If the MTU and packet size is not constant across the network and all devices, connections and speed will appear to be fine going one way (example: the receiving glove is big enough to hold the small ball), but packets will be dropped and re-transmits will occur going the other direction (example: because the ball is too big for the glove to be caught, so it will ask for two small balls instead of the big ball).

    This also brings in a new potential issue that you need to check. There’s a chance that while a switch may support jumbo frames, it may not support jumbo frames over VLANs. You need to check in to this added complexity, you also need to make that if it does support jumbo over VLAN, that there isn’t a separate setting to enable this. You’ll also need to adjust all your MTUs, and make sure VLAN configuration is constant on all your network devices so make sure the standard packet transmission size matches.

    And on a final note, if you are using the same switches for VM connectivity, and your running different MTUs on a bunch of different devices, you’re going to run in to a whole bunch of issues later on as well.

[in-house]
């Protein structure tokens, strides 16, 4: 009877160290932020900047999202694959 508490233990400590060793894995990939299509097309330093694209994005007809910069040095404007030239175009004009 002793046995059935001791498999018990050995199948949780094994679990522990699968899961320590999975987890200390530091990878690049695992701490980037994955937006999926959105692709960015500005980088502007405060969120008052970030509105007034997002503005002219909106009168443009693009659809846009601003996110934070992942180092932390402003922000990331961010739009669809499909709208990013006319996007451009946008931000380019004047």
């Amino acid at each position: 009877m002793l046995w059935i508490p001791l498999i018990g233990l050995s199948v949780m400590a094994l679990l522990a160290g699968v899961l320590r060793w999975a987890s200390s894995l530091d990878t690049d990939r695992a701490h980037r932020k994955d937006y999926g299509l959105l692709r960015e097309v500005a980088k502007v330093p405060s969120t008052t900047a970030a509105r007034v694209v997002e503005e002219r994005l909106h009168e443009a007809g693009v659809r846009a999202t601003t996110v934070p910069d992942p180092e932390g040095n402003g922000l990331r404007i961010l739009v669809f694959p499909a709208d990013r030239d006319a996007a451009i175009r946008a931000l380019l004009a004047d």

33. I’m using the stack for the VM traffic as well. I’m not routing traffic between the storage VLAN and the others, I have no VLAN tagging on the esx host nor on the QNAP. From what I know, the 802.1q vlan tag is added when i packet needs to traverse the switch going to another vlan, but this is not my case.
    I will try on monday with two separate switches dedicated to iSCSI only. Maybe I will have to disable jumbo frames because probably I can get 2 switches but I do not know if they will have jumbo support.
    Anyway, from what I see, there is no performance loss, but a bottleneck of 1Gbit when the QNAP sends data, this has not much in common with a possible packet fragmentation. Sorry but I’m skeptical about the theory of fragmentation = culprit. If it would be the case, It would not about 1Gbit…
    But, I know you’re right, it could cause issues, so I will try monday with 2 switches dedicated to iSCSI.

    I will be back 🙂
    Many thanks.

  34. Today I took 2 spare switches, both with jumbo frames support and I connected an iSCSI subnet to each one.
    I’d want to be clear, I’m not trusting only the benchmark I run, but I’m also keeping an eye on each NIC to see if and how they are working together.